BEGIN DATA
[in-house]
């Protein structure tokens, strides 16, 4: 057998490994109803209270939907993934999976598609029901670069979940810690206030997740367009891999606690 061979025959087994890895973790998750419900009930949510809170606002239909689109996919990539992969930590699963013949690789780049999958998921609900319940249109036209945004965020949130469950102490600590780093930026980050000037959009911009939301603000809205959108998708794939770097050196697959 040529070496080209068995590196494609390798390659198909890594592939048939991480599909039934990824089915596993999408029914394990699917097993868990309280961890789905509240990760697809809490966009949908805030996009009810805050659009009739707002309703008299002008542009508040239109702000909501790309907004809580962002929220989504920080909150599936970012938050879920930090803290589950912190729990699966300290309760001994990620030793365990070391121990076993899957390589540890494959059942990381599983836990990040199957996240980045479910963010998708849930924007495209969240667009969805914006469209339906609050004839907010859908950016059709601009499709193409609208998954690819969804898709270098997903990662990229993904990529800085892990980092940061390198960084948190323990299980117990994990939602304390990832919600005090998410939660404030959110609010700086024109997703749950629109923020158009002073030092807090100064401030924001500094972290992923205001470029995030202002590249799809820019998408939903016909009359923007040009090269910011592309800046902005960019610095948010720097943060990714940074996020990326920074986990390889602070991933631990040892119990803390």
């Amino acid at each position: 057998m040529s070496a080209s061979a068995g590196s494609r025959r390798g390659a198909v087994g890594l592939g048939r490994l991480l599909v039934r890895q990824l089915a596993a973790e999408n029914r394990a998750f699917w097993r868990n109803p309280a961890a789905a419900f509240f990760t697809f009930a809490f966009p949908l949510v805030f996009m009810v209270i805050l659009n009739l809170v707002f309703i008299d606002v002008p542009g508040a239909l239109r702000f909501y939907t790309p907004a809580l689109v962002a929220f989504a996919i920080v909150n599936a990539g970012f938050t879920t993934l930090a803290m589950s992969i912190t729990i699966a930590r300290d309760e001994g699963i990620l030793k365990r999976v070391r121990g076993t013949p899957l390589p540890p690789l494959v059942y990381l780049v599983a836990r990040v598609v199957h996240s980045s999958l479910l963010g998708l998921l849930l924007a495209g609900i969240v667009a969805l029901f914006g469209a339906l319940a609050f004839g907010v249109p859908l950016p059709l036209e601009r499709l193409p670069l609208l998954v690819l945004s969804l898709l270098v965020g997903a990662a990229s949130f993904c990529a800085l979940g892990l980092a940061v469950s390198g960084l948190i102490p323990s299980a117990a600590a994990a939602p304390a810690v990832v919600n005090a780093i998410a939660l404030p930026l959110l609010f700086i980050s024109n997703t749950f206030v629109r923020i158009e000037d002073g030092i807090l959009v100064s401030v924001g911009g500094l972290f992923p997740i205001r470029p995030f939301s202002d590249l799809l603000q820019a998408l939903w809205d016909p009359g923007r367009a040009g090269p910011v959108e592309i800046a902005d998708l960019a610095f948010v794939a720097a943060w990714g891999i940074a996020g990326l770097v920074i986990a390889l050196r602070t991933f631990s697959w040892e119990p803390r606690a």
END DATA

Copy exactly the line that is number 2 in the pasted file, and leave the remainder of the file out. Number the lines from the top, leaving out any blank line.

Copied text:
């Protein structure tokens, strides 16, 4: 057998490994109803209270939907993934999976598609029901670069979940810690206030997740367009891999606690 061979025959087994890895973790998750419900009930949510809170606002239909689109996919990539992969930590699963013949690789780049999958998921609900319940249109036209945004965020949130469950102490600590780093930026980050000037959009911009939301603000809205959108998708794939770097050196697959 040529070496080209068995590196494609390798390659198909890594592939048939991480599909039934990824089915596993999408029914394990699917097993868990309280961890789905509240990760697809809490966009949908805030996009009810805050659009009739707002309703008299002008542009508040239109702000909501790309907004809580962002929220989504920080909150599936970012938050879920930090803290589950912190729990699966300290309760001994990620030793365990070391121990076993899957390589540890494959059942990381599983836990990040199957996240980045479910963010998708849930924007495209969240667009969805914006469209339906609050004839907010859908950016059709601009499709193409609208998954690819969804898709270098997903990662990229993904990529800085892990980092940061390198960084948190323990299980117990994990939602304390990832919600005090998410939660404030959110609010700086024109997703749950629109923020158009002073030092807090100064401030924001500094972290992923205001470029995030202002590249799809820019998408939903016909009359923007040009090269910011592309800046902005960019610095948010720097943060990714940074996020990326920074986990390889602070991933631990040892119990803390």